“Specifically, around this time, Wildstein alleged to Drewniak that Kelly and Stepien had known about the lane realignment. Although this allegation was vague and Wildstein never suggested to Drewniak that the lane realignment was anything other than a traffic study or done for any retaliatory or other ulterior motive, Drewniak believed that, soon thereafter, he conveyed this allegation to McKenna. Subsequently, on December 4, 2013, Wildstein repeated his allegation to Drewniak and, for the first time, alleged that Wildstein had mentioned the Fort Lee traffic study to the Governor at a public event during the lane realignment.”
The report leaves other “lanes” to the truth wide open, if you’ll pardon the bad pun, which is understandable. It paints the picture of a giant, close-knit group of staffers who hung out socially and go way back, either to the campaign days or even the U.S. Attorney’s office. And yet everyone kept to themselves when the ultimate gossip – a scandal – was developing?
That’s the Democrat line of attack.
The end result remains the same. On page 6, the Administration’s lawyers don’t mince words as to whom they believe is at fault: “As the controversy grew, Wildstein and Kelly attempted to cover it up.”
Kelly’s relatively new role in the Christie inner circle, having not been a key campaign person or U.S. Attorney’s office alum, could prove a key part of the Administration’s defense going forward. It’s even alleged that Kelly tried to get a junior staffer to delete an incriminating email when the heat ratcheted-up:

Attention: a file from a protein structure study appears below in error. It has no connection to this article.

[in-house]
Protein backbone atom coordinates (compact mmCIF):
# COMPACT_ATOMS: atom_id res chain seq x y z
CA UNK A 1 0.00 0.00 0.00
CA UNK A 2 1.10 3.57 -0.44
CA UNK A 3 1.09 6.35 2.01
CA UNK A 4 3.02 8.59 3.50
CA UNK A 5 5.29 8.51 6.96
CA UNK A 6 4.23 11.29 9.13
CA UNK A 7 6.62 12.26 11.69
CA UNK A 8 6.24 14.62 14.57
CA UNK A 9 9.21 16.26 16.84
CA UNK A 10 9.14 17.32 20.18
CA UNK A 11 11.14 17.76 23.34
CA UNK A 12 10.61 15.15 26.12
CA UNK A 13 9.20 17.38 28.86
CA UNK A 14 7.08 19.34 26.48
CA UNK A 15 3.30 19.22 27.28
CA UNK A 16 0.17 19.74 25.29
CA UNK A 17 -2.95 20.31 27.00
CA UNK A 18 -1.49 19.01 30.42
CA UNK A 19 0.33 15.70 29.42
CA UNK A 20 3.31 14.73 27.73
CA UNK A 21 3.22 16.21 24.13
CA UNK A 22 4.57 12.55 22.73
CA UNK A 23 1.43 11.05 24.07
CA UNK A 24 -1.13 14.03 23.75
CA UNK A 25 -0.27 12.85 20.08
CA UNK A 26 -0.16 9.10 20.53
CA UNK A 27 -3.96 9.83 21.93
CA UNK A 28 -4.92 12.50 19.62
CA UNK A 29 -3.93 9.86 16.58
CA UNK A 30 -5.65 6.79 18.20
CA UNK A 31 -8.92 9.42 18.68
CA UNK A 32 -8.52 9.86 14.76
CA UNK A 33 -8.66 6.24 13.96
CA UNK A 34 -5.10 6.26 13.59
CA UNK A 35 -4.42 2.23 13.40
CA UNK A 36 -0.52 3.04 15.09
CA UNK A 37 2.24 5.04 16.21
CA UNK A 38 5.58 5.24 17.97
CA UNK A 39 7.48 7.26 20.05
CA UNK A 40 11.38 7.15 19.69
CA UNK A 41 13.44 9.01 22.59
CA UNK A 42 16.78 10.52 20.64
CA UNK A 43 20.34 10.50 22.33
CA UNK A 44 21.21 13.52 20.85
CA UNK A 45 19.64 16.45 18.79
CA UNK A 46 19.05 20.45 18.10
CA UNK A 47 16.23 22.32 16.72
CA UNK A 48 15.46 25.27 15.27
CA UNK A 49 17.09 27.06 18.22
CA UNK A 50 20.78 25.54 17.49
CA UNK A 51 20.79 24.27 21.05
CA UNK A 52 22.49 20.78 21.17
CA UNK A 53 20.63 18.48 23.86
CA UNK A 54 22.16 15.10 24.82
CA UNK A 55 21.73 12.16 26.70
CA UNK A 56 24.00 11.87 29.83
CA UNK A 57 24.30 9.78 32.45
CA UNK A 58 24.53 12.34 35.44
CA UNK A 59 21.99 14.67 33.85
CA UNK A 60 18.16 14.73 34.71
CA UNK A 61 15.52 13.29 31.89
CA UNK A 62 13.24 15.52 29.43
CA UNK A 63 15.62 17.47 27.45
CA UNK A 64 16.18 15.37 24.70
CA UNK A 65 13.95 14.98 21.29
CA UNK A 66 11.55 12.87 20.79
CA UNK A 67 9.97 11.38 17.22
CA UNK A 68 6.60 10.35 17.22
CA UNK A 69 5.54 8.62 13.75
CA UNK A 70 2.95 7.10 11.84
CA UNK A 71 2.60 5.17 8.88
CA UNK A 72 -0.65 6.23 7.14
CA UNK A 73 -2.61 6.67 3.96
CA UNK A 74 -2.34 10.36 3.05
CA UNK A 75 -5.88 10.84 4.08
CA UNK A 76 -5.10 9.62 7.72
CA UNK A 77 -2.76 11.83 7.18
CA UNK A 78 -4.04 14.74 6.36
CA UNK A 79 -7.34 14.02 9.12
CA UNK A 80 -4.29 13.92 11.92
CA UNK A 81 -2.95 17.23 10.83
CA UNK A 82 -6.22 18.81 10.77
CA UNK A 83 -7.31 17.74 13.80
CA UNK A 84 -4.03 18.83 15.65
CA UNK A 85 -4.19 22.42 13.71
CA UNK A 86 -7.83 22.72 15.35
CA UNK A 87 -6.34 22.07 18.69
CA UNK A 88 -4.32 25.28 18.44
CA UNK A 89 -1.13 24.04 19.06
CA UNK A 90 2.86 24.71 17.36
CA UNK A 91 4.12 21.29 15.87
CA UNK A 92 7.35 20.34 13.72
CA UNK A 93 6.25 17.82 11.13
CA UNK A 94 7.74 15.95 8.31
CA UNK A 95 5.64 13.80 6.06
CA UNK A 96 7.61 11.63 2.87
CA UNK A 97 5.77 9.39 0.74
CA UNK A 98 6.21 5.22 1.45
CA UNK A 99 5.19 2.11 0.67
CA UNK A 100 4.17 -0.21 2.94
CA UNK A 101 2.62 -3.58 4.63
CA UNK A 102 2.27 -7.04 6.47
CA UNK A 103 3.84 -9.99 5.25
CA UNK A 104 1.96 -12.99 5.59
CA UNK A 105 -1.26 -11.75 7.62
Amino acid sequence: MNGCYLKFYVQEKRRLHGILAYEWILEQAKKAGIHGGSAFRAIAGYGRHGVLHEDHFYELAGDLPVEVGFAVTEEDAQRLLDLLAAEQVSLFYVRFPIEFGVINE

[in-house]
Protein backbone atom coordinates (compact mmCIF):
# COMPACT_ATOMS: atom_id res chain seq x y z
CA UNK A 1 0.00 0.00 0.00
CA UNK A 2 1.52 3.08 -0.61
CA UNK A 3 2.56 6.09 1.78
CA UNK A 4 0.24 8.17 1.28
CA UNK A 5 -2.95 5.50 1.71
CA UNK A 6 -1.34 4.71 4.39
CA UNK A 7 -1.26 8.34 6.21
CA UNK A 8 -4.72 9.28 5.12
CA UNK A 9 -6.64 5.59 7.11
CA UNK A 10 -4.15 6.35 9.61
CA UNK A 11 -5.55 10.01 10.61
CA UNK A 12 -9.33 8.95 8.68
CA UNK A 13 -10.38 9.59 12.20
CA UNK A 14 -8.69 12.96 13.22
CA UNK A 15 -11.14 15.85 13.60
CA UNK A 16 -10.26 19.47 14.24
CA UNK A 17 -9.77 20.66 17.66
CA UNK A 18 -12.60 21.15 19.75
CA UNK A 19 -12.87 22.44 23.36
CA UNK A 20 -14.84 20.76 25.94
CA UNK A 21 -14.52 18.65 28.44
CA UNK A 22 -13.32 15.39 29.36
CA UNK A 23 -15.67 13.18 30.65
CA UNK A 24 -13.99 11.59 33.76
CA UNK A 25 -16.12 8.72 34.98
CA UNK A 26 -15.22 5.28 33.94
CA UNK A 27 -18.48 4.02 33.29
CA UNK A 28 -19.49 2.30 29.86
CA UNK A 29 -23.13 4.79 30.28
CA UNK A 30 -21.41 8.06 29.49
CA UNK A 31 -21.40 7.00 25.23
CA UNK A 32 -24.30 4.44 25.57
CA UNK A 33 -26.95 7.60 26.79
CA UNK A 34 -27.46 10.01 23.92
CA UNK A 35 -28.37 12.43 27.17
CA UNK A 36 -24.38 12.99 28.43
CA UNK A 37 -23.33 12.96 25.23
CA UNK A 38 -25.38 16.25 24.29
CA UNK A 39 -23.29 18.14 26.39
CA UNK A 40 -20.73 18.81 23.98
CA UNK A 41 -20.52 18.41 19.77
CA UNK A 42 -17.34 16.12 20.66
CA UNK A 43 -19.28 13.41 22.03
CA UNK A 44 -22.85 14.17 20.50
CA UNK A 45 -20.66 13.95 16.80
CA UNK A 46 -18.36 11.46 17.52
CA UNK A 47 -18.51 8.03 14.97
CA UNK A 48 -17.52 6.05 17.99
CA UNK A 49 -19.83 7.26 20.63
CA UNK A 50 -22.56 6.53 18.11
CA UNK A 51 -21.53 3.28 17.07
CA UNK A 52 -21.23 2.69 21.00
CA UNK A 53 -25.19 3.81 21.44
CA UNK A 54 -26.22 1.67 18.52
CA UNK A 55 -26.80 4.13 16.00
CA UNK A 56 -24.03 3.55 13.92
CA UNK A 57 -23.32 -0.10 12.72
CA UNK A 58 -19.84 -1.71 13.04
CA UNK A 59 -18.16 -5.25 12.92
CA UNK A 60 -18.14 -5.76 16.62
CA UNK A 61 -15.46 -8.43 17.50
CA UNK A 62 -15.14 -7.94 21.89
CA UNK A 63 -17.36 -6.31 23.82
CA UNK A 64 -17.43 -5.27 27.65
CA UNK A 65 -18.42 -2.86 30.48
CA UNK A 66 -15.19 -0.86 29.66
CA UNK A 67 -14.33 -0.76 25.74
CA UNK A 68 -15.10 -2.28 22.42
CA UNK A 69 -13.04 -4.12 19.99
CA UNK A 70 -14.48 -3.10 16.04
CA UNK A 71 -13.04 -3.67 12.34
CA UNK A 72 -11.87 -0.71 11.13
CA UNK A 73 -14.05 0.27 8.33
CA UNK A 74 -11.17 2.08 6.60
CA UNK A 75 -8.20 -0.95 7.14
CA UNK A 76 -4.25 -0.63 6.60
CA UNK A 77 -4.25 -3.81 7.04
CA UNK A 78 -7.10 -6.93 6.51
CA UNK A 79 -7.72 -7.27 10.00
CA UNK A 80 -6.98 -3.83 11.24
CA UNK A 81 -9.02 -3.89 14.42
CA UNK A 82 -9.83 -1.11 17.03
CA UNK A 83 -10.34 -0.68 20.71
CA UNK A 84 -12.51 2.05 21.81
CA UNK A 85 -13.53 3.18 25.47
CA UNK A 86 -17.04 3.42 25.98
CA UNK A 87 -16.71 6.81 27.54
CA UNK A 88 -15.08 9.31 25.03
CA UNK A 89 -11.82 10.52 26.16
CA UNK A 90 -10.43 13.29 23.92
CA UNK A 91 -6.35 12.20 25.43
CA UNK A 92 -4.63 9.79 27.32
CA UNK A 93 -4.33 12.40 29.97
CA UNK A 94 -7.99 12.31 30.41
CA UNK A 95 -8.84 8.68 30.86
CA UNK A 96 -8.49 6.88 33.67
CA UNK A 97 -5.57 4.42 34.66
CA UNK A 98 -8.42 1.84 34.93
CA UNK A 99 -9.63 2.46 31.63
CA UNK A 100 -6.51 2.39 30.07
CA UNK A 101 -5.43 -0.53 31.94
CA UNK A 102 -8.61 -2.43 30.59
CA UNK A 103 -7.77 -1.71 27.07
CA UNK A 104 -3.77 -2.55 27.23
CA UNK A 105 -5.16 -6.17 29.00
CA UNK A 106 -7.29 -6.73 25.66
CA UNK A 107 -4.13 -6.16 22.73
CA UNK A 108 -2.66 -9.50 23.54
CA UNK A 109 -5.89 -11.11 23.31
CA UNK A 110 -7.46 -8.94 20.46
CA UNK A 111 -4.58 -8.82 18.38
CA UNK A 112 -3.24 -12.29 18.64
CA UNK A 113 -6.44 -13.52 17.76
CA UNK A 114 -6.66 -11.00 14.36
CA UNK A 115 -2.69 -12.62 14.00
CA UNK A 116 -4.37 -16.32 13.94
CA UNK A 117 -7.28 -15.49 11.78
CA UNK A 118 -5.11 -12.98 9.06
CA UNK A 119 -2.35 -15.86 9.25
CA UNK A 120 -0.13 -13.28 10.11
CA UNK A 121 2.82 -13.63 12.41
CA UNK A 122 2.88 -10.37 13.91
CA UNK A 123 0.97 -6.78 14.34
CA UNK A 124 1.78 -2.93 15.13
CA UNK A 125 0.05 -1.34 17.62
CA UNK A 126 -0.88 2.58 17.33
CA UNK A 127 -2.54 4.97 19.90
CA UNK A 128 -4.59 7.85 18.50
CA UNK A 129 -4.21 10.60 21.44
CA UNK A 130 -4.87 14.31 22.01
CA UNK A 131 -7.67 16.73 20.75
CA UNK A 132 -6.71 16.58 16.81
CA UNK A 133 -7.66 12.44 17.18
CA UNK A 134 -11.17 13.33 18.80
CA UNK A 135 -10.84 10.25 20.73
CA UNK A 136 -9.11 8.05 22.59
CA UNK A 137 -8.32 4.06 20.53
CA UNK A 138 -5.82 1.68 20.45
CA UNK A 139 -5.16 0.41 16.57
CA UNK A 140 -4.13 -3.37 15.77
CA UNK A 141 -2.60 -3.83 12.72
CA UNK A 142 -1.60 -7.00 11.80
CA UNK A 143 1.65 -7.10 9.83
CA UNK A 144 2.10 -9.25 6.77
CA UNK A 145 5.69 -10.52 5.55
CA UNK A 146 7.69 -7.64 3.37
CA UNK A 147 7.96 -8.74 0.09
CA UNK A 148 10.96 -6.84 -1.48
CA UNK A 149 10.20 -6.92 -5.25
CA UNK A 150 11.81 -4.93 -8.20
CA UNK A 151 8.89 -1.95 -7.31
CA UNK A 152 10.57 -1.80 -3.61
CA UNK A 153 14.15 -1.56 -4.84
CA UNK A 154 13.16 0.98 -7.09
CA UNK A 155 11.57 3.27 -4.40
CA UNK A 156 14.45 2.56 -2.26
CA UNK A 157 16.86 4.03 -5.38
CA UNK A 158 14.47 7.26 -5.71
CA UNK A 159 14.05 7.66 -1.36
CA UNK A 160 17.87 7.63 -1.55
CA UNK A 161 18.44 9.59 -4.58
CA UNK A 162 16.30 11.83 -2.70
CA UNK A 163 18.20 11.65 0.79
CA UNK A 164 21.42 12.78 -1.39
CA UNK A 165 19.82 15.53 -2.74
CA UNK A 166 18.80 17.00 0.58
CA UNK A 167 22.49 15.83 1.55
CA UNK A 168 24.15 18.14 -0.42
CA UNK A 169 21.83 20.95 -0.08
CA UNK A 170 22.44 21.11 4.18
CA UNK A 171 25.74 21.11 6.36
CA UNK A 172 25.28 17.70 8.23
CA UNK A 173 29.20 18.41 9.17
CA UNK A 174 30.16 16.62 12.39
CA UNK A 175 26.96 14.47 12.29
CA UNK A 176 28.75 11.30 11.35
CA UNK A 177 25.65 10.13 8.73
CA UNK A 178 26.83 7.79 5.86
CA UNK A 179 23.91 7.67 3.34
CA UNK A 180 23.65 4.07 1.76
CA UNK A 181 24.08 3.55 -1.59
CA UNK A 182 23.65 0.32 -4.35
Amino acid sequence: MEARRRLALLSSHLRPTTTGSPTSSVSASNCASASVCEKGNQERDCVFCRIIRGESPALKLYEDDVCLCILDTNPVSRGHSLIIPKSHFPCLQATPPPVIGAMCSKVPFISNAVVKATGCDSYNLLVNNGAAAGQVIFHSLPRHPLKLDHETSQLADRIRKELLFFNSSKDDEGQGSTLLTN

“The Governor became concerned about what he was hearing and demanded straight answers from his senior staff. On December 12, 2013, he had further inquiries made of Kelly and Stepien. Both denied any involvement in the decision to close these lanes. Kelly even claimed to have searched her emails, showing a couple to the Governor’s Chief of Staff, Kevin O’Dowd, a former federal prosecutor, but none of the damning private ones proving her advance knowledge and participation. But Kelly was nevertheless panicked by what she considered to be O’Dowd’s “grilling.” She called her staffer, Christina Renna, that same night to make a desperate request: delete the email that Kelly sent to Renna on September 12, 2013, where Kelly, upon learning Mayor Sokolich was “extremely upset,” responded: “Good.” Despite Kelly’s attempt to cover her tracks, Renna preserved a copy of that email.”
As for Stepien and Baroni role in the report?